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I have CSV file which have more than 10 lakh data. I want to use binary::tree for less memory uses.

Main use to this program search first 5 digit and create new file(file name should be first five digit) for store data for same first five digit.

my code working fine but using high memory.

write now i using this code:

my $file = "my_csv_file.csv";

open (my $data, '<', $file) or die "Could not open '$file' $!\n";

while (my $lines = <$data>) {
        my @fields = split "," , $lines unless $. == 1;

        my $first_five = substr ($fields[1],  0,  5,);

        if (-e "$first_five.csv" ) {
            open my $fh, '>>', "$first_five.csv" or die $!;
            print { $fh } $lines;

        }       else {
            open my $fh, '>>', "$first_five.csv" or die $!;
            print $fh "Title\n";
        }               
        close $fh;
}
 close $data;
share|improve this question
    
I can't see any question here... – Vince Aug 2 '13 at 10:31
    
@Vince: how to use binary::search for shorting the data for same program? – codemania Aug 2 '13 at 10:45
    
I don't see how this uses much real memory at all, as it doesn't keep any of the input data around. It reads a line, writes it to a file and then forgets it. Perhaps you're giving Perl's garbage collector a workout by getting a fresh variable for every line, and doing all those opens and closes. – Joe Z Aug 2 '13 at 14:42
    
@JoeZ: actually in my file heavy data more than 10 lakh rows..so this program taking too much time and CPU uses also very high. any other solution.. – codemania Aug 5 '13 at 6:59
    
I can certainly see it taking a lot of CPU time, but not really much memory. The real issue is all the file opening / closing. You're doing 1,000,000 file opens/closes. You're probably better off batching this. I'll code up an example solution. – Joe Z Aug 5 '13 at 14:03
up vote 0 down vote accepted

I believe the performance bottleneck in your script is not memory usage at all, but rather that you open and close a file for every record. If I understood the units correctly, 10lakh is 1,000,000, so that's quite a lot of opens and closes.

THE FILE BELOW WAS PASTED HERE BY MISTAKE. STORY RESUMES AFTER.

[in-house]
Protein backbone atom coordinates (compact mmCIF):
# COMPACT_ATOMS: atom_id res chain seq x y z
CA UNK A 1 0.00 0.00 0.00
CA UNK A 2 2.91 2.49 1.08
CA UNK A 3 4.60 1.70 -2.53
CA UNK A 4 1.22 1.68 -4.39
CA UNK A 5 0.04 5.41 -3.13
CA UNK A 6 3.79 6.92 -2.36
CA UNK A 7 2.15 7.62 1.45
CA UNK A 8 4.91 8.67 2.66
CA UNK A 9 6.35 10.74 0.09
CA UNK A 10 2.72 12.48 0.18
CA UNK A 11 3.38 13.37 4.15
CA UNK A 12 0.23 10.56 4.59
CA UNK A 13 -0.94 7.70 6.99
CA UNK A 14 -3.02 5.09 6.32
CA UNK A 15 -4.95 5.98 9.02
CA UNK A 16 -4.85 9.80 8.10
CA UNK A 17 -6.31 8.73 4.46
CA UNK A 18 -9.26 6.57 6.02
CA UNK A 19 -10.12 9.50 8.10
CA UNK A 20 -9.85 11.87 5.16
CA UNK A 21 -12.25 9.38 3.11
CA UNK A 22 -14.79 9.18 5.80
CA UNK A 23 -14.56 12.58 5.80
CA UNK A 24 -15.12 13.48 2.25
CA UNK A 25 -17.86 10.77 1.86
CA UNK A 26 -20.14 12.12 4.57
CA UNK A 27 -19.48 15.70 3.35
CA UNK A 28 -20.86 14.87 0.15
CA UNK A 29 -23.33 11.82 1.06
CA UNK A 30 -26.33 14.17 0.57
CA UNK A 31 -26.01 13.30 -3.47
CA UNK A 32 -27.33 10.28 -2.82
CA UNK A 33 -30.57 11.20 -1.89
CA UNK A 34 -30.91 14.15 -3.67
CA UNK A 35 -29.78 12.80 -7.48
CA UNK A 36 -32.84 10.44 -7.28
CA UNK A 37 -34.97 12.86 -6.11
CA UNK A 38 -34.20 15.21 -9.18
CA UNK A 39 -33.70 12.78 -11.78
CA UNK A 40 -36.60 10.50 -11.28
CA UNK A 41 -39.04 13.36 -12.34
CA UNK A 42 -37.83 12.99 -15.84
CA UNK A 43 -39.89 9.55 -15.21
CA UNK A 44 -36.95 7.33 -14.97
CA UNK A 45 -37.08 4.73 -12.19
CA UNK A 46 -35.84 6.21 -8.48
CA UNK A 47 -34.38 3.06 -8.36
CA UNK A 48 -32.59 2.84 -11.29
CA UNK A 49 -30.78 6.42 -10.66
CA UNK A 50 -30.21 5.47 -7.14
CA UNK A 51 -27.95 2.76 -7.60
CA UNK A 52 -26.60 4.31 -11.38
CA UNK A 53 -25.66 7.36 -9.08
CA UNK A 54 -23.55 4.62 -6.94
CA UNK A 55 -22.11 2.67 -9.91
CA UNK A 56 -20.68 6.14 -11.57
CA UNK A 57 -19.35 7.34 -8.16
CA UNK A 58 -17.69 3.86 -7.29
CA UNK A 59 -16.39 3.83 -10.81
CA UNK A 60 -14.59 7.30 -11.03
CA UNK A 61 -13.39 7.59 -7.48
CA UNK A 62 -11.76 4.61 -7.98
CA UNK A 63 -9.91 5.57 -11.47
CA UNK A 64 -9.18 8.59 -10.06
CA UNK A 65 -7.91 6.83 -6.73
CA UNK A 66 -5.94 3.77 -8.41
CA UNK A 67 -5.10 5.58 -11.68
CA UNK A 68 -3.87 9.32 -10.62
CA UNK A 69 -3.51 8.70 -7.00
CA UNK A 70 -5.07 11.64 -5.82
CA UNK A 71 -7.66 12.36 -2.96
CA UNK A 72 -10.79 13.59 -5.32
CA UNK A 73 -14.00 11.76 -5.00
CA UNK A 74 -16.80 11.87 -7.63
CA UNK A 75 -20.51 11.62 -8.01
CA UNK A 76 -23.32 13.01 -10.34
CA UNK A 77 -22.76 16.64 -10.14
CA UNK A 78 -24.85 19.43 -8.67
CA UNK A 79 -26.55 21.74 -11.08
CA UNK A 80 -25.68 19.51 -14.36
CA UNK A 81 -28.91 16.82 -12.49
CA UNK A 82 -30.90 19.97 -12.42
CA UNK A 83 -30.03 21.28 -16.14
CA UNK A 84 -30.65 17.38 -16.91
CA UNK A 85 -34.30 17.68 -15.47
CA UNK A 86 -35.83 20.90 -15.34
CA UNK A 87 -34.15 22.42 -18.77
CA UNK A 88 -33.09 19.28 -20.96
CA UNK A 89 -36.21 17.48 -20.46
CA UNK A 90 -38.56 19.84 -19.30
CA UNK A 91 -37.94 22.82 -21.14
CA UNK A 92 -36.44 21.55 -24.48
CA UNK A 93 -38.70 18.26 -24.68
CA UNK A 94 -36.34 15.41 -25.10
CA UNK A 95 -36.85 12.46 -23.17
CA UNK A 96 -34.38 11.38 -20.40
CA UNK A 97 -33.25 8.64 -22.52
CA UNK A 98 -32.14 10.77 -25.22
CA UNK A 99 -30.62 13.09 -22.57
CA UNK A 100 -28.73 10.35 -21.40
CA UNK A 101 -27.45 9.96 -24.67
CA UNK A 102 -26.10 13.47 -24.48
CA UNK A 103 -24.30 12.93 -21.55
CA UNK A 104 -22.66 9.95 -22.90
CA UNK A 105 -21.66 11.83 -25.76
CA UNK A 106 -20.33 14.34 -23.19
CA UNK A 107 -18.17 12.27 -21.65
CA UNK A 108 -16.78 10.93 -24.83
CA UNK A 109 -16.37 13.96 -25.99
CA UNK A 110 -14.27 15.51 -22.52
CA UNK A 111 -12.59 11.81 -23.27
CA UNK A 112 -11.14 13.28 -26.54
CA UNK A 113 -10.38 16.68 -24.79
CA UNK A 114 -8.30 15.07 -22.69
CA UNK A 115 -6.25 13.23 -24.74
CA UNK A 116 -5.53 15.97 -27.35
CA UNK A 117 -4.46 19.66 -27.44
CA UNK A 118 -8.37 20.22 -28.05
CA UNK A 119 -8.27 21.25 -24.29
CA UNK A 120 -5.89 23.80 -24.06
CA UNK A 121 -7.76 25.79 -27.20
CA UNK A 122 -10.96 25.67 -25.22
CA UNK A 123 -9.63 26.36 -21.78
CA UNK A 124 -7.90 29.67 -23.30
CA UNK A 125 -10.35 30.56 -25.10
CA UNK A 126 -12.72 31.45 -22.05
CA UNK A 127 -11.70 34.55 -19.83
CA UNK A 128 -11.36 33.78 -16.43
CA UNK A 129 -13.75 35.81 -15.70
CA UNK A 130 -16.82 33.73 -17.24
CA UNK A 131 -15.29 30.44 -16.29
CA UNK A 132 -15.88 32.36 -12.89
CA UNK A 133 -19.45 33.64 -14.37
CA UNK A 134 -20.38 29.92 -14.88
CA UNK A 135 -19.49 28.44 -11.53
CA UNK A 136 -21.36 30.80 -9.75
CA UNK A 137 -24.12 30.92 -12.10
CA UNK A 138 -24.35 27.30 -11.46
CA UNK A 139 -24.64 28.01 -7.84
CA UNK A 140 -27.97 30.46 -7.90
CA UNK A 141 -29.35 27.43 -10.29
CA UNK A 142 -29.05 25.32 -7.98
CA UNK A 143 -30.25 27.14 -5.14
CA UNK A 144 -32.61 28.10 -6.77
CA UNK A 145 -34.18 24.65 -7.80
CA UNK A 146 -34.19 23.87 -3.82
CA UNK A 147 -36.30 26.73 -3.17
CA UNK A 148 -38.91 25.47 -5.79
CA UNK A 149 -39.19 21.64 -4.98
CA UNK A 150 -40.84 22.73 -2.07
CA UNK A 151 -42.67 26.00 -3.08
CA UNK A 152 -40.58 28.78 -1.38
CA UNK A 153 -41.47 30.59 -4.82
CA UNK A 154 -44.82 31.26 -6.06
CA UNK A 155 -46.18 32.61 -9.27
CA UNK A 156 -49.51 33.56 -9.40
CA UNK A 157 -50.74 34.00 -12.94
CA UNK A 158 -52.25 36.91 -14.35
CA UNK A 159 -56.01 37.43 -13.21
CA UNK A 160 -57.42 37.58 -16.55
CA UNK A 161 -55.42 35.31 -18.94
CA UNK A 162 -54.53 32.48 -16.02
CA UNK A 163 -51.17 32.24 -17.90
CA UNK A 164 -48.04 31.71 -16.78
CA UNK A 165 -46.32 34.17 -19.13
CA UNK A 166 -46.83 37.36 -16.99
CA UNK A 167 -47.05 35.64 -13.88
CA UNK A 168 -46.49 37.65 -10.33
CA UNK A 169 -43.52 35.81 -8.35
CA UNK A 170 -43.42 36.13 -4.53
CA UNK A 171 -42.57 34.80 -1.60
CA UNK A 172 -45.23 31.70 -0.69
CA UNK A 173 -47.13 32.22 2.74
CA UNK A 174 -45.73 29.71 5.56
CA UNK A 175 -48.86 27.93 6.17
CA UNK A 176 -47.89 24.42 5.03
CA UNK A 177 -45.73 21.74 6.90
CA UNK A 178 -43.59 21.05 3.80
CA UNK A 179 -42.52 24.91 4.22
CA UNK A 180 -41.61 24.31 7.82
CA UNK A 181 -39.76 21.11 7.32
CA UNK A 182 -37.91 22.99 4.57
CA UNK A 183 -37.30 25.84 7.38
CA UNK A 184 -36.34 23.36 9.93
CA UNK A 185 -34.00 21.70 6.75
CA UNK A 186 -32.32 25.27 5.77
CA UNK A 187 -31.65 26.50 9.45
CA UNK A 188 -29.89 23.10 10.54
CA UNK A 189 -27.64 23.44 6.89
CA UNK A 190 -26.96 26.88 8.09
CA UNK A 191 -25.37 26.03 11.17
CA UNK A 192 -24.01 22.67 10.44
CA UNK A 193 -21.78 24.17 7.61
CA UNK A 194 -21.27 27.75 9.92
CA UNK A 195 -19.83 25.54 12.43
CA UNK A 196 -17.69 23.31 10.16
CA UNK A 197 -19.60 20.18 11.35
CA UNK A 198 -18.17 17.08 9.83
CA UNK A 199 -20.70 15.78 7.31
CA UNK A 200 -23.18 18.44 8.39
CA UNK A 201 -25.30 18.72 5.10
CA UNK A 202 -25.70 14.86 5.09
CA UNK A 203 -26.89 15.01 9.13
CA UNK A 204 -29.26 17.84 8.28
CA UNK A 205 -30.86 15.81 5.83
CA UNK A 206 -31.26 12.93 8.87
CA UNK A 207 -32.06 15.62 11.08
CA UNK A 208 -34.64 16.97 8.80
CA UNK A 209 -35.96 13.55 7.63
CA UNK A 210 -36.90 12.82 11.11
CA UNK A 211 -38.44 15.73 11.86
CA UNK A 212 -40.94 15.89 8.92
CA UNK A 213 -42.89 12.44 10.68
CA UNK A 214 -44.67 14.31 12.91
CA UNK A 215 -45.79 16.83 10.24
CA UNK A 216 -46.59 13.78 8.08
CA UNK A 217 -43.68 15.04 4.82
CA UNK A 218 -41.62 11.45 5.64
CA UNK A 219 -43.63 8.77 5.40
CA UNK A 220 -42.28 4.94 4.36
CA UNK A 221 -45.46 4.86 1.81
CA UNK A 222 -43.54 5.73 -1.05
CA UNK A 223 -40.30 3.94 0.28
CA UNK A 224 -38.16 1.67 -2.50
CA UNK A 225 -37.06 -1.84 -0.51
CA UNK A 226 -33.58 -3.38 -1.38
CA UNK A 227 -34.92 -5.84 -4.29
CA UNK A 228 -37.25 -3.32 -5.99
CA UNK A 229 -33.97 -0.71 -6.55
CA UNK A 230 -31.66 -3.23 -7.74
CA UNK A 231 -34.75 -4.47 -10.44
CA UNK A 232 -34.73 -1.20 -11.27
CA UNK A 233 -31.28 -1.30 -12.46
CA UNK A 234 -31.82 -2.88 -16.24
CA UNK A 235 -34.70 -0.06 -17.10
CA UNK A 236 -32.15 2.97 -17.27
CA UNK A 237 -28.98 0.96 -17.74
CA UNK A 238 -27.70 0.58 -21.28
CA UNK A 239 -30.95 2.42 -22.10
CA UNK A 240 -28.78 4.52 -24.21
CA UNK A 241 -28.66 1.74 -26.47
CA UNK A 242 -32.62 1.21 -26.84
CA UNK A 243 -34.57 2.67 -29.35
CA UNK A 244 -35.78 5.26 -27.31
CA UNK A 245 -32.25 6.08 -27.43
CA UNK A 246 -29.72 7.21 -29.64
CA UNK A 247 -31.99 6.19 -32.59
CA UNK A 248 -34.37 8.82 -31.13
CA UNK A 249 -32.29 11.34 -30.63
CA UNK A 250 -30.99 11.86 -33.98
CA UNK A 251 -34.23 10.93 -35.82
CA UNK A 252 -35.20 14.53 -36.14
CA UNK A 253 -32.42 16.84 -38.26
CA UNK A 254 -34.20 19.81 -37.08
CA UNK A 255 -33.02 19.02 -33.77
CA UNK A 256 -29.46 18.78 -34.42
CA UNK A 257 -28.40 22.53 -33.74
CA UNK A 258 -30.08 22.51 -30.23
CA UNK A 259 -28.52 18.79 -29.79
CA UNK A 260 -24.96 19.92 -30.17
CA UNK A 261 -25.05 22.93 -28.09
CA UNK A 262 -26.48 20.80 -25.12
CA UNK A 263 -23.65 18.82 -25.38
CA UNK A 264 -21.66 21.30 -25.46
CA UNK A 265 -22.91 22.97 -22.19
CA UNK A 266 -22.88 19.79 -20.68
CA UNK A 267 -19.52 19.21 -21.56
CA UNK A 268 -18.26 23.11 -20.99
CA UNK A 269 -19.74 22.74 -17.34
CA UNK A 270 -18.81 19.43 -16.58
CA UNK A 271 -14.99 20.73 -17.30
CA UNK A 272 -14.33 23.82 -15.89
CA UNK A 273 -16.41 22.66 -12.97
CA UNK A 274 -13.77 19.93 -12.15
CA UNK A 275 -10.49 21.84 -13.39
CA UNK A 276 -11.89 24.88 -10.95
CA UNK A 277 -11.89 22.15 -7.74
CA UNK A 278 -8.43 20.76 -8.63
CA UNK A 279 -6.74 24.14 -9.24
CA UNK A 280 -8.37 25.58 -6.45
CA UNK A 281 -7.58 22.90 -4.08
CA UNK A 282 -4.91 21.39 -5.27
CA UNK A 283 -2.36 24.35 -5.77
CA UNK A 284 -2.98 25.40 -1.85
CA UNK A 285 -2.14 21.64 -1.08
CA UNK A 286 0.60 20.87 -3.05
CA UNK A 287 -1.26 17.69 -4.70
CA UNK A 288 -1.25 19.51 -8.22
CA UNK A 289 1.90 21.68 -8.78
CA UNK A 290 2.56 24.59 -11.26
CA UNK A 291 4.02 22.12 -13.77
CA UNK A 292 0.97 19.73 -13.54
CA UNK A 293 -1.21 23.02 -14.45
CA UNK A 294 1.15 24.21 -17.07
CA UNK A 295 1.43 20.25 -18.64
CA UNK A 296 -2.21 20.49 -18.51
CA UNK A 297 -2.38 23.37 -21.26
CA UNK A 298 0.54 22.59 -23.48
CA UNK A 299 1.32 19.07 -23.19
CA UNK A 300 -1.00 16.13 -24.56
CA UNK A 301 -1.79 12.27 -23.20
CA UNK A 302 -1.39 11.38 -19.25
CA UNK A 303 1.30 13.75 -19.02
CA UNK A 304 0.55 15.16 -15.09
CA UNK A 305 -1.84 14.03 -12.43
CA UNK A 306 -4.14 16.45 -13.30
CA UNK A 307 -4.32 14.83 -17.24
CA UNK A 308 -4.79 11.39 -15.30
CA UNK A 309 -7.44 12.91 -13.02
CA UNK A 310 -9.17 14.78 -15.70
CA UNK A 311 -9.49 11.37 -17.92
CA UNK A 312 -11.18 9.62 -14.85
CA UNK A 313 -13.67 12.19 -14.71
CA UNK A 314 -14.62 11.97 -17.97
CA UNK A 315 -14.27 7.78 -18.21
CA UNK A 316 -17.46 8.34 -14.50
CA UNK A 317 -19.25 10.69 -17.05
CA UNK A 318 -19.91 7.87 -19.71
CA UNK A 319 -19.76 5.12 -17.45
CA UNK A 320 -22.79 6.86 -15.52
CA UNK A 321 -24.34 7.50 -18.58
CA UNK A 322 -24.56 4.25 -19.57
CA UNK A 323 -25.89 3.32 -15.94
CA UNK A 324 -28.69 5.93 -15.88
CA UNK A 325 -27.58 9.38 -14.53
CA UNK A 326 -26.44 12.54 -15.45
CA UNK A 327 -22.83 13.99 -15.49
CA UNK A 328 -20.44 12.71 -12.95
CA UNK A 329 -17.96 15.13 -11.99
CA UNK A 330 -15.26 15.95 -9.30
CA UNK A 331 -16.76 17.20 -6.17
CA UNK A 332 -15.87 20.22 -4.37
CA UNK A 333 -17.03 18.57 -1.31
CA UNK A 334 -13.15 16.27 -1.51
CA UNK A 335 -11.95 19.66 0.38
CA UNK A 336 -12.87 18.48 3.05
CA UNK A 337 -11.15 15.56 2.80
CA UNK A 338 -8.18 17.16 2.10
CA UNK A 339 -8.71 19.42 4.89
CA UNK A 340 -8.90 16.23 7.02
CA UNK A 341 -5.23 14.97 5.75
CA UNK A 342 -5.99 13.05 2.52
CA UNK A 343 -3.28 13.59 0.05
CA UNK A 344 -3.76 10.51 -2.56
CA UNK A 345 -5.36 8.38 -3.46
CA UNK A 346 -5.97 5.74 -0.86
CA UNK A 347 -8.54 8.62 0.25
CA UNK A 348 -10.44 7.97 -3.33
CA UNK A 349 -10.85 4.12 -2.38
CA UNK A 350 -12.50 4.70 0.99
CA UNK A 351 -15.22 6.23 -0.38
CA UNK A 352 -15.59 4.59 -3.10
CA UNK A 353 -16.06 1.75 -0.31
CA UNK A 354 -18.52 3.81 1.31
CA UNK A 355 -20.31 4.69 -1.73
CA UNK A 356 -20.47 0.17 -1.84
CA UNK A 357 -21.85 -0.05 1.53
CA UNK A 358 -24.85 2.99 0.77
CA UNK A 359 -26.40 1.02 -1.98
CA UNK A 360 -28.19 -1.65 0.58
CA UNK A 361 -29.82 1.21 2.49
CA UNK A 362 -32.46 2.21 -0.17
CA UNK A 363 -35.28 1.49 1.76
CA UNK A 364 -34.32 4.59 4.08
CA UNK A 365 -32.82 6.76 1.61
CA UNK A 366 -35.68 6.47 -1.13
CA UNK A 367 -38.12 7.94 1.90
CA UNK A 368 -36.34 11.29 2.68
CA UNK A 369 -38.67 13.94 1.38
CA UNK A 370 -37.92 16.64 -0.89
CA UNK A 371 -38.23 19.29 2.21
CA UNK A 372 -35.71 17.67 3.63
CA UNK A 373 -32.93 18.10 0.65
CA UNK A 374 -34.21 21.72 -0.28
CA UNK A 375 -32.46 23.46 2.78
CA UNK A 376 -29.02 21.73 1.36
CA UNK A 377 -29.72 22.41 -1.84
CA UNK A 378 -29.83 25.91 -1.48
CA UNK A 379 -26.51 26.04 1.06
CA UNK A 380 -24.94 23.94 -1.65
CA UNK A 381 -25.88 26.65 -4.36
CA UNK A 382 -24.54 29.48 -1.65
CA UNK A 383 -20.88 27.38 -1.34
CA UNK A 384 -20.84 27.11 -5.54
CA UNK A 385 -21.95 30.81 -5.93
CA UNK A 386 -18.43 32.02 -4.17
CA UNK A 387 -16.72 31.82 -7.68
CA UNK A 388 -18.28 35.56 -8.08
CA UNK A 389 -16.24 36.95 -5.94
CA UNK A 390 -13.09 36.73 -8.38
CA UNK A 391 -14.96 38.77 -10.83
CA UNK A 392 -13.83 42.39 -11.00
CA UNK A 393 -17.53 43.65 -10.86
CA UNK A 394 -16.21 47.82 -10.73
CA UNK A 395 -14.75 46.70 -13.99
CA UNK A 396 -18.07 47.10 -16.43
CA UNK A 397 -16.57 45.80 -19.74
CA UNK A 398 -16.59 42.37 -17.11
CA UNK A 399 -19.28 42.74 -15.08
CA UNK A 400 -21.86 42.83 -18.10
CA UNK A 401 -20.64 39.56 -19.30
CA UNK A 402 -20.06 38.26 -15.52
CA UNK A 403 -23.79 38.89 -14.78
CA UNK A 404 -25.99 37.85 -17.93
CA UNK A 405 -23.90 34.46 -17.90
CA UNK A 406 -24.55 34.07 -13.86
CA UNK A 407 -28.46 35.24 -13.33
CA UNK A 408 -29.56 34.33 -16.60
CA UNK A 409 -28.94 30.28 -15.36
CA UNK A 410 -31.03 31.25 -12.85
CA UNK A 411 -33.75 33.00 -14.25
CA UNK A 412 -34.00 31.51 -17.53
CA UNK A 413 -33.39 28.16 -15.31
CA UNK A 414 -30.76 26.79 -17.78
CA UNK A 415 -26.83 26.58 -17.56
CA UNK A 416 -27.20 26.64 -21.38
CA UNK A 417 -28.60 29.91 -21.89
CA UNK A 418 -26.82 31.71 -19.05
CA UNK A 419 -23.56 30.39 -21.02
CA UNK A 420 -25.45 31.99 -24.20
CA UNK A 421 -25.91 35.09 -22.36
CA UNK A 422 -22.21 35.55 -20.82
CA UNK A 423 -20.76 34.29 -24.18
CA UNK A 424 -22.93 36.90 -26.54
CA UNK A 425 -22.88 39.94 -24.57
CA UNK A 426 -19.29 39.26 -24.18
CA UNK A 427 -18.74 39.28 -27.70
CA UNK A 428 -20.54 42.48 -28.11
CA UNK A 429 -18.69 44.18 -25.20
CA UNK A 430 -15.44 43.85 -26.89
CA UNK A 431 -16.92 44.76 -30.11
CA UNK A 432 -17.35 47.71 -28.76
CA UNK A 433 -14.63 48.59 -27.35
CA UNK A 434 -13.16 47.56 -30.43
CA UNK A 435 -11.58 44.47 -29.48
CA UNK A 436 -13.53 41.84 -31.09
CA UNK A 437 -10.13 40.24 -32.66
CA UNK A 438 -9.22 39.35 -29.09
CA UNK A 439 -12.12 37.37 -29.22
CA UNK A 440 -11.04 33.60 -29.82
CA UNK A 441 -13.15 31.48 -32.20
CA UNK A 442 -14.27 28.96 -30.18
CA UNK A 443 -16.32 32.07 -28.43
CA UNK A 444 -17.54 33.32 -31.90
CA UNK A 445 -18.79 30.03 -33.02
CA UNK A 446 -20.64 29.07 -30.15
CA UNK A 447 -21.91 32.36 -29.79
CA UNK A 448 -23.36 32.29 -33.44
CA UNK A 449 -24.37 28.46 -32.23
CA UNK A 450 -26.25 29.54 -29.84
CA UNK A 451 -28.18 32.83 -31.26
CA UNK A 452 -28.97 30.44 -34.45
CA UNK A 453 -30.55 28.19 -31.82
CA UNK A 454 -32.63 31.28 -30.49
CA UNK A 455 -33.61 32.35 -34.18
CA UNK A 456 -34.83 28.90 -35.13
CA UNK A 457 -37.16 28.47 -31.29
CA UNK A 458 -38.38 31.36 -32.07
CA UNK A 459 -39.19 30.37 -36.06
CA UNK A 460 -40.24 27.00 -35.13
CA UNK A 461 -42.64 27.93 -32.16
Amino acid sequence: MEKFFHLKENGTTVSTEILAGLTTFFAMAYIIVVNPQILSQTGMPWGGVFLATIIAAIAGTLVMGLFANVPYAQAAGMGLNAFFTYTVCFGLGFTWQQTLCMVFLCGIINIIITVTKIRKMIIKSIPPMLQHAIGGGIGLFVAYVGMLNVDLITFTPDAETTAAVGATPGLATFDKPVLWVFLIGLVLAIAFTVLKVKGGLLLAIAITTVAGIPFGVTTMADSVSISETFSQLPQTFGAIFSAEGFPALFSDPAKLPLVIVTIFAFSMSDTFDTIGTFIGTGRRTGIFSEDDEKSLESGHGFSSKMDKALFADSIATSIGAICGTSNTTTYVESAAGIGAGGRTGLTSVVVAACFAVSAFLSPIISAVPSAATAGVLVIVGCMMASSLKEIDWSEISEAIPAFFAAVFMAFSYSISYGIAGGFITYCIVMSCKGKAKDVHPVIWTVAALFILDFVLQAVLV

One solution would be to process the data in batches, particularly if you have many repeated keys in the "first 5" that you extract as the key.

I benchmarked your program against the one below on a synthetic file containing 100 unique 5-digit keys in that second field, but 10,000,000 records (10x the size of your file). The rows looked like this:

1,9990001,----------------------------------------------------------------------------------------------------
2,9990002,----------------------------------------------------------------------------------------------------
3,9990003,----------------------------------------------------------------------------------------------------

I did this to simulate a moderately large amount of data in the input. It should be about 10x the number of records as your input file.

Your original script took over 2 minutes to process this input on my computer. The following script, using batches of 10,000 records, took 24 seconds. That's over 5x as fast.

my $file = "my_csv_file.csv";

open (my $data, '<', $file) or die "Could not open '$file' $!\n";

sub write_out
{
    my $batch = shift;

    for my $first_five (keys %$batch)
    {
        my $file_name  = $first_five . ".csv";
        my $need_title = ! -e $file_name;

        open my $fh, '>>', $file_name or die $!;
        print $fh "Title\n" if $need_title;
        print $fh @{ $batch->{$first_five} };
        close $fh;
    }
}

my ($line, $batch, $count);

$batch = { };
$count = 0;

while ($line = <$data>)
{
    next if $. == 1;

    if ($line =~ /^[^,]*,(.....)/)
    {
        push @{ $batch->{$1} }, $line;

        if (++$count > 10000)   # adjust as needed
        {
            write_out $batch;
            $batch = { };
            $count = 0;
        }
    }
}

write_out $batch if $count; # write final batch

close $data;

Now, I did notice one difference between my script's output and yours: Yours seems to drop the first line of output for each destination .csv file, putting the word Title in its place. I assume that was an error. My script above adds a row named Title, without dropping the first instance of a given "first five."

If you want the previous behavior, you can change it in sub write_out.

I did some additional experiments. I changed the batch size to 10,000,000, so that write_out only gets called once. The memory usage did grow quite a bit, and the run time only came down to 22 seconds. I also tried changing the batch size down to 100. The memory usage dropped dramatically, but the run time went up to around 30 seconds. This suggests that file open/close are the true bottleneck.

So, by changing the batch size, you can control the memory footprint vs. the run time. In any case, the batch-oriented code should be much faster than your current approach.

Edit: I did a further benchmark using a second 10 million record input, this time fully randomizing the 5-digit keys. The resulting output writes 100,000 files named 00000.csv through 99999.csv. The original script takes around 3 minutes to run, and my script above (with a batch size of 1000000) takes about 1:26, so approximately twice as fast.

The bottleneck is not the script itself, but filesystem operations. Creating / updating 100,000 files is inherently expensive.

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